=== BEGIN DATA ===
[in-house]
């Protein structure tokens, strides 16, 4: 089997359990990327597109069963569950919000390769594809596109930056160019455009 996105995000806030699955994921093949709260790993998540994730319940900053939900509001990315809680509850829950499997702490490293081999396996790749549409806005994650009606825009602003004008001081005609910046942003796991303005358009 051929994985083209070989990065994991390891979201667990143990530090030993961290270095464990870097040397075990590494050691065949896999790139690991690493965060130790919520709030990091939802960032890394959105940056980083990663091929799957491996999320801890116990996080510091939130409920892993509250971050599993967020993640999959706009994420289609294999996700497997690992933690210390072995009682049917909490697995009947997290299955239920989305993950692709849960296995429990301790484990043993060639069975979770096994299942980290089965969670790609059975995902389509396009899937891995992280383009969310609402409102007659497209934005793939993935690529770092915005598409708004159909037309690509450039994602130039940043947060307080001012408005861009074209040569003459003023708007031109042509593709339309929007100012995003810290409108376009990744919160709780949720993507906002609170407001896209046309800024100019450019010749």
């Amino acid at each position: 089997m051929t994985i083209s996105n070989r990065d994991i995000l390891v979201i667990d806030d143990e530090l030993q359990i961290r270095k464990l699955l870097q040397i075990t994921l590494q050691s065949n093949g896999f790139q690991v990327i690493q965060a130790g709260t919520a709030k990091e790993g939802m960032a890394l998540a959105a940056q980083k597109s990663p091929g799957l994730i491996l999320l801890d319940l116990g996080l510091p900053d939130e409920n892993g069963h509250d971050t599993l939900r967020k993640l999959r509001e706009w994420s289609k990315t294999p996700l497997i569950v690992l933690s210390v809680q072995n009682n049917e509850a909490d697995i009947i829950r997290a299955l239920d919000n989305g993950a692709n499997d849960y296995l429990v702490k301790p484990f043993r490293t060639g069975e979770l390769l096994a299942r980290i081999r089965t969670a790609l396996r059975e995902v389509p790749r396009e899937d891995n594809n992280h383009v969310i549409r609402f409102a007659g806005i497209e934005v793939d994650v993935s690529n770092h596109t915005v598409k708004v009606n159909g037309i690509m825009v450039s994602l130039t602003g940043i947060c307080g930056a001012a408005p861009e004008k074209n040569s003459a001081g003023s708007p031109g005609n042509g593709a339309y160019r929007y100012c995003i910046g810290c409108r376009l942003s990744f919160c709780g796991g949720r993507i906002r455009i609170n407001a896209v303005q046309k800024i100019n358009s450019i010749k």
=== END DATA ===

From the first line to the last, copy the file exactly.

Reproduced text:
[in-house]
């Protein structure tokens, strides 16, 4: 089997359990990327597109069963569950919000390769594809596109930056160019455009 996105995000806030699955994921093949709260790993998540994730319940900053939900509001990315809680509850829950499997702490490293081999396996790749549409806005994650009606825009602003004008001081005609910046942003796991303005358009 051929994985083209070989990065994991390891979201667990143990530090030993961290270095464990870097040397075990590494050691065949896999790139690991690493965060130790919520709030990091939802960032890394959105940056980083990663091929799957491996999320801890116990996080510091939130409920892993509250971050599993967020993640999959706009994420289609294999996700497997690992933690210390072995009682049917909490697995009947997290299955239920989305993950692709849960296995429990301790484990043993060639069975979770096994299942980290089965969670790609059975995902389509396009899937891995992280383009969310609402409102007659497209934005793939993935690529770092915005598409708004159909037309690509450039994602130039940043947060307080001012408005861009074209040569003459003023708007031109042509593709339309929007100012995003810290409108376009990744919160709780949720993507906002609170407001896209046309800024100019450019010749």
């Amino acid at each position: 089997m051929t994985i083209s996105n070989r990065d994991i995000l390891v979201i667990d806030d143990e530090l030993q359990i961290r270095k464990l699955l870097q040397i075990t994921l590494q050691s065949n093949g896999f790139q690991v990327i690493q965060a130790g709260t919520a709030k990091e790993g939802m960032a890394l998540a959105a940056q980083k597109s990663p091929g799957l994730i491996l999320l801890d319940l116990g996080l510091p900053d939130e409920n892993g069963h509250d971050t599993l939900r967020k993640l999959r509001e706009w994420s289609k990315t294999p996700l497997i569950v690992l933690s210390v809680q072995n009682n049917e509850a909490d697995i009947i829950r997290a299955l239920d919000n989305g993950a692709n499997d849960y296995l429990v702490k301790p484990f043993r490293t060639g069975e979770l390769l096994a299942r980290i081999r089965t969670a790609l396996r059975e995902v389509p790749r396009e899937d891995n594809n992280h383009v969310i549409r609402f409102a007659g806005i497209e934005v793939d994650v993935s690529n770092h596109t915005v598409k708004v009606n159909g037309i690509m825009v450039s994602l130039t602003g940043i947060c307080g930056a001012a408005p861009e004008k074209n040569s003459a001081g003023s708007p031109g005609n042509g593709a339309y160019r929007y100012c995003i910046g810290c409108r376009l942003s990744f919160c709780g796991g949720r993507i906002r455009i609170n407001a896209v303005q046309k800024i100019n358009s450019i010749k």